The income you earn can come from various sources, including employment wages, business income, investment returns, and even the lottery, if you are so lucky. As you receive money, it is important to recognize what you are required to report to the IRS and the amounts that are subject to federal taxes (and sometimes state and local taxes as well.) Understanding these concepts can help you plan for tax efficiency throughout your life and enable you to pass those savings onto your heirs after you are gone.
Earnings you receive as an employee, an independent contractor or a business owner are subject to federal taxes at rates as high as 37 percent, based on your filing status and your modified adjusted gross income (MAGI). What you may be surprised to learn is that unemployment compensation you receive when you are out of work and looking for a new job generally is also considered taxable income. In addition, you will be subject to tax on any amount of debt cancelled for less than the amount you owe, perhaps because you negotiated a payment plan on an outstanding credit card balance or medical bills. Finally, those lottery winnings you were lucky to collect are treated like gambling proceeds and are treated as taxable income.
For many people, income tax on earnings is levied at both the federal and state levels. However, if you live in one of nine states without a state income tax, you can keep more of the money you earn. Those states include Alaska, Florida, New Hampshire, Nevada, South Dakota, Tennessee, Texas, Washington and Wyoming.
Property you receive as a gift or inheritance is not subject to tax on the federal level. However, you are required to pay federal tax on income and/or dividends generated by the property gifted to you (i.e. rental real estate or stock), as well as the gains you recognize when you sell that property. Moreover, if you receive the gift of an inherited IRA from anyone other than your spouse, you will be required to withdraw and pay taxes on all the savings from that account within 10 years of the original owner’s death.
When you make a gift to another individual, a gift tax return may be required when the gifted asset’s value is higher than the annual gift tax exclusion, which is $16,000 per recipient in 2022 (or $32,000 per recipient for gifts made by married couples filing joint tax returns.) Gifts made between spouses are not taxable, regardless of the gift’s value.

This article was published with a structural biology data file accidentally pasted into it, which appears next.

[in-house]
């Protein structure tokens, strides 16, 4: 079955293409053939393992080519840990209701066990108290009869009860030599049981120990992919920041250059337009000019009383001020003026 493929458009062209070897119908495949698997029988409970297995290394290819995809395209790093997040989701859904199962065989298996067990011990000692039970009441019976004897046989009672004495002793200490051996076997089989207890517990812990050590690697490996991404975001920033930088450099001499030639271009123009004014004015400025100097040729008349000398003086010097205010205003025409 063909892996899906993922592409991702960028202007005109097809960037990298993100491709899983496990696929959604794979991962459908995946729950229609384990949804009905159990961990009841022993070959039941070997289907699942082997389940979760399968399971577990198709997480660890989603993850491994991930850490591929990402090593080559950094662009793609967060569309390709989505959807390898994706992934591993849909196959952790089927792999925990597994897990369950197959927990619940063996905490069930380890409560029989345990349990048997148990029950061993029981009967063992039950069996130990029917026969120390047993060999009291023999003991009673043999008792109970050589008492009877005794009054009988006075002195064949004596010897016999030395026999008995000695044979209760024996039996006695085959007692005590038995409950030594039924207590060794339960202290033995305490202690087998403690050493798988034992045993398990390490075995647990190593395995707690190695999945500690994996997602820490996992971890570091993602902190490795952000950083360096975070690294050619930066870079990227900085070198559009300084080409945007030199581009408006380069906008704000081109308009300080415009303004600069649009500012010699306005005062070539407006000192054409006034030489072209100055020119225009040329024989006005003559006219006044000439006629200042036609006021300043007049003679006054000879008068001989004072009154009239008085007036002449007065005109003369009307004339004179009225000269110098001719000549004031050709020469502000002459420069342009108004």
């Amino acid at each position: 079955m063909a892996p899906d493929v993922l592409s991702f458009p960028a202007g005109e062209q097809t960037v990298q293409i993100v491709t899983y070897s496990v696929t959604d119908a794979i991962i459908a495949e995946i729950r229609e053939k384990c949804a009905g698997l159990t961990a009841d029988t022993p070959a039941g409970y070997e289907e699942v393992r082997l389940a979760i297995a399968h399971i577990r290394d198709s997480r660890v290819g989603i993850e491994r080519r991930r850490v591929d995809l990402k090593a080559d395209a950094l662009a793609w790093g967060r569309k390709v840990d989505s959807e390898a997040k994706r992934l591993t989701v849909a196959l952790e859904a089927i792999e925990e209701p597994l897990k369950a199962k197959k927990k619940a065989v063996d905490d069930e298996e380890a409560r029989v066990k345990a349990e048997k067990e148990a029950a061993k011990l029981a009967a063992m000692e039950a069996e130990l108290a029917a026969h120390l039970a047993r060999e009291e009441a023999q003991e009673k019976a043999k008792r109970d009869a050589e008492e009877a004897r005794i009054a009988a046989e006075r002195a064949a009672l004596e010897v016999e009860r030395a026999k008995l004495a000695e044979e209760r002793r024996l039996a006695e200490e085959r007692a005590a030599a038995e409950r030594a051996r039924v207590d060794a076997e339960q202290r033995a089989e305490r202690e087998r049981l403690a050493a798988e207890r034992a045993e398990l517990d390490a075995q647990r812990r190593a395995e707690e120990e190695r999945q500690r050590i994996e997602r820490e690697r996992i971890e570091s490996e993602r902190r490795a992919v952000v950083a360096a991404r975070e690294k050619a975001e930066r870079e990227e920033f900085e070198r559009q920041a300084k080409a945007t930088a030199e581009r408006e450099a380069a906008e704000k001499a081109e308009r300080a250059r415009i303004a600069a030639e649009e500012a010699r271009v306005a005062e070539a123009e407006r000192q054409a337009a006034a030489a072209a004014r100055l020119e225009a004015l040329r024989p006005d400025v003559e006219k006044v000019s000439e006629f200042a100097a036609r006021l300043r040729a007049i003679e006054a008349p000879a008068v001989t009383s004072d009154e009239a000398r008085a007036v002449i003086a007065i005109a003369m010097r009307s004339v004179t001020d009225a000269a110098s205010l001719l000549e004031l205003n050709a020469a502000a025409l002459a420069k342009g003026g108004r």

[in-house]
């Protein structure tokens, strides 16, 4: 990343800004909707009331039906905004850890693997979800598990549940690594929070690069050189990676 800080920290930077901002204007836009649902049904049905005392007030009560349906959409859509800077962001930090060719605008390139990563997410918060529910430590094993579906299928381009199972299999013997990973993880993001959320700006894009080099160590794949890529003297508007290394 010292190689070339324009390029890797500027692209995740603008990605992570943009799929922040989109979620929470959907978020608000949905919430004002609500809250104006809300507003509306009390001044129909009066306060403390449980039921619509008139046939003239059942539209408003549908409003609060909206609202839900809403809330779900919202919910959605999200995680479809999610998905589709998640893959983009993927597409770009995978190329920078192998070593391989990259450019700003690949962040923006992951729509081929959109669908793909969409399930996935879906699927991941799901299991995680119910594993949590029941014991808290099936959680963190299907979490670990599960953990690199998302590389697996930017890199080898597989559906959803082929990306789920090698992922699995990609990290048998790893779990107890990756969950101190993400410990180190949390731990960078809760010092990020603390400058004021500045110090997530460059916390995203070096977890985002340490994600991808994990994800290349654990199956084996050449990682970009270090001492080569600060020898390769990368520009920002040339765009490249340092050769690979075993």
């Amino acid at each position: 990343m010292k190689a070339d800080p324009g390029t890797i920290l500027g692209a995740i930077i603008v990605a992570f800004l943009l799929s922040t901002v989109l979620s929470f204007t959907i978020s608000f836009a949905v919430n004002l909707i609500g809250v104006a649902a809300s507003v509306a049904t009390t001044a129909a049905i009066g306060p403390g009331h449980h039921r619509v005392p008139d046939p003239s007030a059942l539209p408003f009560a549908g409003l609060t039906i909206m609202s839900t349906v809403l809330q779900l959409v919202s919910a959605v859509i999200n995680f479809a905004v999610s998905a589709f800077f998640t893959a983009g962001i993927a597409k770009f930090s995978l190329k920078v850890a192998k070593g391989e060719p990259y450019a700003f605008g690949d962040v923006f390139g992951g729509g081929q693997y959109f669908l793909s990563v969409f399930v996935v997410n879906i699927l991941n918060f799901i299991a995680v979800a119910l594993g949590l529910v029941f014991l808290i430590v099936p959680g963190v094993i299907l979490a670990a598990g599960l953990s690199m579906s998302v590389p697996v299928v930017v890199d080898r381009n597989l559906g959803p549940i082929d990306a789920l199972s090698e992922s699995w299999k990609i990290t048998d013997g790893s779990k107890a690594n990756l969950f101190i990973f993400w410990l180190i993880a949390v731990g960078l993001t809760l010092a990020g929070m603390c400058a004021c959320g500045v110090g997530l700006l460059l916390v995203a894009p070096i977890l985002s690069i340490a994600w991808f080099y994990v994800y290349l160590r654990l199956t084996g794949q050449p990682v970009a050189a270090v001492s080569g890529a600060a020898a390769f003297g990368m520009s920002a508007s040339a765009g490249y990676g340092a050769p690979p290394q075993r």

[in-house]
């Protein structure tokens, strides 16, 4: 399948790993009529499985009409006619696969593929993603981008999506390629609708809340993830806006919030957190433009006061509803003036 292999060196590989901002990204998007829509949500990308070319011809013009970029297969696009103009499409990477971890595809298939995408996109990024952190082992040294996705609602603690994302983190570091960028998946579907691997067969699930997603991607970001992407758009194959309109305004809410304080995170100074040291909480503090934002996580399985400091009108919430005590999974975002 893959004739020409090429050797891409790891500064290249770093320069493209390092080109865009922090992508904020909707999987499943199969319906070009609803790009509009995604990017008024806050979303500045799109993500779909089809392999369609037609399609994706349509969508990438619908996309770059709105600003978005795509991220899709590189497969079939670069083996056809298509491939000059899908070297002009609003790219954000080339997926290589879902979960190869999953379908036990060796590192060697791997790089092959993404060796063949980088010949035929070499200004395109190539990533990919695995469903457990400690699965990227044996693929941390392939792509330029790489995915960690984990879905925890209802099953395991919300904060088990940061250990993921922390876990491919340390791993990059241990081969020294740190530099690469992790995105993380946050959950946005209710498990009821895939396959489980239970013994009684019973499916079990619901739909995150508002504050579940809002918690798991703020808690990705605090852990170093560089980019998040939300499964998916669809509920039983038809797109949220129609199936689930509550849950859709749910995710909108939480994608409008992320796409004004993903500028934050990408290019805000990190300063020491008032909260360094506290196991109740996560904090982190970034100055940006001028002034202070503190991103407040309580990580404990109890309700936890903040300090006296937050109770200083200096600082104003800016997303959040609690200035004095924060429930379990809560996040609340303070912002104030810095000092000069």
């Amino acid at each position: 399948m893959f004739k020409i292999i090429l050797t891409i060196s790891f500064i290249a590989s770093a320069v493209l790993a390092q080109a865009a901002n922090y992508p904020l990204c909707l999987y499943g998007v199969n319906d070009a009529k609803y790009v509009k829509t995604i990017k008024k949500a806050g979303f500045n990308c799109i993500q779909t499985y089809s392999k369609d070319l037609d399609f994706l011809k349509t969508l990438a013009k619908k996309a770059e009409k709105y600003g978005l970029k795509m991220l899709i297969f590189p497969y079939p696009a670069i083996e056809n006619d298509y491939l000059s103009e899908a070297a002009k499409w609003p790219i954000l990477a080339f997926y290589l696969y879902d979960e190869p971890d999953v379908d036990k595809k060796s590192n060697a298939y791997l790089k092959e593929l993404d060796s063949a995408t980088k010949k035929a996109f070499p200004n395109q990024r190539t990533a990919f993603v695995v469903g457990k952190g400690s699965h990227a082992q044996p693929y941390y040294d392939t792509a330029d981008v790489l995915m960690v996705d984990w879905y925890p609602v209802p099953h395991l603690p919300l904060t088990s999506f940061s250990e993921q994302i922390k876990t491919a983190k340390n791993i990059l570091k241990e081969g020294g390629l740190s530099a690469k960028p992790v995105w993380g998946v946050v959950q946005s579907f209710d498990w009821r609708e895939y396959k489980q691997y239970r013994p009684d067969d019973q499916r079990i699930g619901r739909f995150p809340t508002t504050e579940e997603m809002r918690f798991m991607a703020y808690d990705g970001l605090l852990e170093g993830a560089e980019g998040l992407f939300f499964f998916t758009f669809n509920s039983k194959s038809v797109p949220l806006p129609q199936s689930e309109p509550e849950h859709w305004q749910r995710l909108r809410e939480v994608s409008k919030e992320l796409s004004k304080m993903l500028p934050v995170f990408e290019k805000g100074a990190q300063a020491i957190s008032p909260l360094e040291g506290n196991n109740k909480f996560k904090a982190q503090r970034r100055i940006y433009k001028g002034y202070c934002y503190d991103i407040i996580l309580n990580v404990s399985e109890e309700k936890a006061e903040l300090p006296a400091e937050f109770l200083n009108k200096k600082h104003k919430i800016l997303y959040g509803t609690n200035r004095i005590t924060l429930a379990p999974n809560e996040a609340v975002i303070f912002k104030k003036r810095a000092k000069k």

Also exempt from taxes are life insurance proceeds paid to a beneficiary after the policy holder’s death as well as disability benefits you receive from a policy you own and for which you paid the premiums. Additionally, federal law provides an tax exemption for a portion of the capital gain you realize from the sale of a primary residence you lived in for at least two of the past five years. The exemption is limited to $250,000 for single taxpayers, or $500,000 for married couples filing joint tax returns.
It is important to regularly review your financial circumstances and your exposure to federal and state taxes to avoid any surprise liabilities you may owe to the government. Doing so will allow you the time to implement tax-efficient strategies before the federal tax filing deadline.
About the Author: Robert Mark Weiss, CFA, is a regional director and financial planner with Provenance Wealth Advisors, an Independent Registered Investment Advisor affiliated with Berkowitz Pollack Brant Advisors + CPAs, and a registered representative with Raymond James Financial Services. For more information, call (941) 308-1126 or email email@example.com.
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Securities offered through Raymond James Financial Services, Inc., Member FINRA/SIPC. Raymond James is not affiliated with and does not endorse the opinions or services of Berkowitz Pollack Brant Advisors + CPAs. PWA is not a registered broker/dealer and is independent of Raymond James Financial Services. Investment Advisory and Financial Planning Services are offered through Raymond James Financial Services Advisors, Inc., and Provenance Wealth Advisors, a Registered Investment Advisor.
This material is being provided for information purposes only and is not a complete description, nor is it a recommendation. Any opinions are those of the advisors of PWA and not necessarily those of Raymond James. The information contained in this report does not purport to be a complete description of the developments referred to in this material. The information has been obtained from sources considered to be reliable, but we do not guarantee that the foregoing material is accurate or complete. Investments mentioned may not be suitable for all investors.
You should discuss any tax or legal matters with the appropriate professional. Prior to making an investment decision, please consult with your financial advisor about your individual situation. Please note that changes in tax laws may occur at any time and may have a substantial impact on each person’s situation. While we are familiar with the tax provisions of the issues presented herein, as Financial Advisors of RJFS, we are not qualified to render advice on tax or legal matters.
Posted on April 20, 2022